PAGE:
Popular smartphone accessories from wireless headphones to smart home assistants rely on this technology.
Noise cancelling technology is seen as the must-have addition to your Bluetooth headset these days, and with good reason. In addition to the blocking out general background noise, the filters can be tailored to the specific use case of a headset. For example, fitness headphones might not want to completely block out typical traffic noises for the safety of runners, but those designed for home or travel might focus on a wider range of frequencies.
I was fortunate enough to trial Qualcomm’s Hybrid ANC technology recently. The design includes both an internal and external microphone, forming a feedback network. This actually reduces the total noise attenuation compared to an equivalent feedforward design, but offers a very consistent wideband to block out a huge range of audible sounds. The demo I experienced almost completely blocked out loud jet engine noises, making it easy to listen to music in a noisy environment, even at low volumes.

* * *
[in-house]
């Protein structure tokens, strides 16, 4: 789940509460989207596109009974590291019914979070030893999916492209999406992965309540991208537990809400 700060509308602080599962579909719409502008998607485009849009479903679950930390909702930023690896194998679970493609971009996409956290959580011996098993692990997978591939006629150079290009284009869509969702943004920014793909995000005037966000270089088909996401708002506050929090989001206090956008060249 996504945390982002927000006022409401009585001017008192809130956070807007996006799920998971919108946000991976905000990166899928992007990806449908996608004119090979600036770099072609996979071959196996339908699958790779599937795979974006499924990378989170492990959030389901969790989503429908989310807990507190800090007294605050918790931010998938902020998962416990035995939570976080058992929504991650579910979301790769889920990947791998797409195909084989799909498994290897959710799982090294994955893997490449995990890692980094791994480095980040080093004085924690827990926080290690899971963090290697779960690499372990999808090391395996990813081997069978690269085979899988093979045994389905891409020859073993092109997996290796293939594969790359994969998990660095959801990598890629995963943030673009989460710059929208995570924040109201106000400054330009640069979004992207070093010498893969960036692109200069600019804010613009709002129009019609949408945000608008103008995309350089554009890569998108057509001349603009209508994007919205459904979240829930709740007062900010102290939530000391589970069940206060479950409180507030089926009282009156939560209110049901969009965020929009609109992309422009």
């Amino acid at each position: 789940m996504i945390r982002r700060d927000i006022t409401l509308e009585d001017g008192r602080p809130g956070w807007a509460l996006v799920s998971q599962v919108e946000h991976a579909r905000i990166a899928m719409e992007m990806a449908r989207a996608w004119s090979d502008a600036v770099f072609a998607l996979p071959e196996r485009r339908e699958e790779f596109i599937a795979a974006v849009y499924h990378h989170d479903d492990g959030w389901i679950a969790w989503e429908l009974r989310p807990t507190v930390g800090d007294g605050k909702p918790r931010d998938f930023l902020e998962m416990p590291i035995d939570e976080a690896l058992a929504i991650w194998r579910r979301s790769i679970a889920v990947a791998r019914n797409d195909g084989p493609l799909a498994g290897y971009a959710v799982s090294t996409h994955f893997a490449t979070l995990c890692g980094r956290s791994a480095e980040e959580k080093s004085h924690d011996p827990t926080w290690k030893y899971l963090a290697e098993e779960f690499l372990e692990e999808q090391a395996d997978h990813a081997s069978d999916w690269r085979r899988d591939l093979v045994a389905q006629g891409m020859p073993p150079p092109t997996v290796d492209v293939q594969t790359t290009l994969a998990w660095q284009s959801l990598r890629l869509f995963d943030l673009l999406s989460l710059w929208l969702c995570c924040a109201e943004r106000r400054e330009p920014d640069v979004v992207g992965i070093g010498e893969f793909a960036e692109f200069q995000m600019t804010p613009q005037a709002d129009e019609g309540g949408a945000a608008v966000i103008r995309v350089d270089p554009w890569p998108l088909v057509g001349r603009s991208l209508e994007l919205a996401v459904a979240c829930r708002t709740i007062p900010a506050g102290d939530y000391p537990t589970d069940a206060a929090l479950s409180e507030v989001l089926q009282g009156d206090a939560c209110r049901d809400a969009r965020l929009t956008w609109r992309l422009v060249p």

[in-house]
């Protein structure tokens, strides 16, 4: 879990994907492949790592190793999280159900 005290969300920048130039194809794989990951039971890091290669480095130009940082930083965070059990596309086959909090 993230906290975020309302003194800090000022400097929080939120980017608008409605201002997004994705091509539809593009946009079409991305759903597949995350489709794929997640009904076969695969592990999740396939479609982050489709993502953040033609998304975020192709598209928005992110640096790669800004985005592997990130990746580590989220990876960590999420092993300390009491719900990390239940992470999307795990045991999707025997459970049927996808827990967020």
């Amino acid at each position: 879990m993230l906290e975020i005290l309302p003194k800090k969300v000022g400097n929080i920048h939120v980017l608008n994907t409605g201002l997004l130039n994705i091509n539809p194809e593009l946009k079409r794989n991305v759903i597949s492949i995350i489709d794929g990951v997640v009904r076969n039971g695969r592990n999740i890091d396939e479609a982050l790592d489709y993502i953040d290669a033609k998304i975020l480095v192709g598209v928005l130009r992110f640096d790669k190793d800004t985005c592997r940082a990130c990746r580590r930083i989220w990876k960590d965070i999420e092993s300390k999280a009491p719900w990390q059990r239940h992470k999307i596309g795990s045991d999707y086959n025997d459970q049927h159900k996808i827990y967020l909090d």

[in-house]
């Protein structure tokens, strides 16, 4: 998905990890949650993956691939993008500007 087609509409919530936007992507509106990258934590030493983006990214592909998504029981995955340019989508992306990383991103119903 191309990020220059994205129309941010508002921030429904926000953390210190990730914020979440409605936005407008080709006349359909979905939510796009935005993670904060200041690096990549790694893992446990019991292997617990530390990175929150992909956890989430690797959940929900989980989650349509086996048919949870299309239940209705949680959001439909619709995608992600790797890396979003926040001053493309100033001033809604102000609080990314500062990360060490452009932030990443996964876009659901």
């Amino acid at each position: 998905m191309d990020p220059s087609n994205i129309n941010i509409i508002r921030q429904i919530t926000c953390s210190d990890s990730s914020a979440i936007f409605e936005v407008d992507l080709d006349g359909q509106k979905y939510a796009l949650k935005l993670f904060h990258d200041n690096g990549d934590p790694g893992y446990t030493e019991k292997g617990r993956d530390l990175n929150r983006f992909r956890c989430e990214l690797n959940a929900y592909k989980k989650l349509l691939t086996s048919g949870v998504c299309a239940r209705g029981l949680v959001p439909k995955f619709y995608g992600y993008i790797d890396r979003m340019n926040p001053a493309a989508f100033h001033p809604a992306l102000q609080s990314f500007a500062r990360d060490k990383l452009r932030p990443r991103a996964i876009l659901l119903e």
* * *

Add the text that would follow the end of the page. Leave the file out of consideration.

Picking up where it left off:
The applications for noise cancellation goes beyond consumer electronics. Industrial applications, such as hearing safety can benefit from monitoring and noise blocking, as can medical uses such as hearing aides. It’s just that useful.
Noise cancellation is certainly an underappreciated technology in smartphones. Most of us probably use it several times each day without even noticing. Whether you’re a regular voice caller, smart-assistant-dependant, or wireless music enthusiast, the quality of your favorite services wouldn’t be quite the same without this invisible technology. It’s enabling a whole new wide world of voice assisted technologies in growing markets like the smart home and hearables, so expect to hear more about it in the future.